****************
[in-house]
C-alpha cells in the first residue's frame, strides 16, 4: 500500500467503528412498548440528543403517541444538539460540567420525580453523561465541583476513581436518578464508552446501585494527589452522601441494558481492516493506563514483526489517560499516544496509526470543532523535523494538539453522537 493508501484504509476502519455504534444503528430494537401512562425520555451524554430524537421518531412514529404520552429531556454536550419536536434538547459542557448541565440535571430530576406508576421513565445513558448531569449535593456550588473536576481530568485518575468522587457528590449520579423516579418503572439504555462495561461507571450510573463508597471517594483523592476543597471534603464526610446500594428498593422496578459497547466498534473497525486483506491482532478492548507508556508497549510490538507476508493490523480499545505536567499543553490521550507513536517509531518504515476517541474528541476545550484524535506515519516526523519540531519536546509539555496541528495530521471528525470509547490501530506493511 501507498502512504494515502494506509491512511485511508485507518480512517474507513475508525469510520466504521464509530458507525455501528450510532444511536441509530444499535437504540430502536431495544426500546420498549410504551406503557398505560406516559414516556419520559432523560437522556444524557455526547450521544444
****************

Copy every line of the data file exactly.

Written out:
[in-house]
C-alpha cells in the first residue's frame, strides 16, 4: 500500500467503528412498548440528543403517541444538539460540567420525580453523561465541583476513581436518578464508552446501585494527589452522601441494558481492516493506563514483526489517560499516544496509526470543532523535523494538539453522537 493508501484504509476502519455504534444503528430494537401512562425520555451524554430524537421518531412514529404520552429531556454536550419536536434538547459542557448541565440535571430530576406508576421513565445513558448531569449535593456550588473536576481530568485518575468522587457528590449520579423516579418503572439504555462495561461507571450510573463508597471517594483523592476543597471534603464526610446500594428498593422496578459497547466498534473497525486483506491482532478492548507508556508497549510490538507476508493490523480499545505536567499543553490521550507513536517509531518504515476517541474528541476545550484524535506515519516526523519540531519536546509539555496541528495530521471528525470509547490501530506493511 501507498502512504494515502494506509491512511485511508485507518480512517474507513475508525469510520466504521464509530458507525455501528450510532444511536441509530444499535437504540430502536431495544426500546420498549410504551406503557398505560406516559414516556419520559432523560437522556444524557455526547450521544444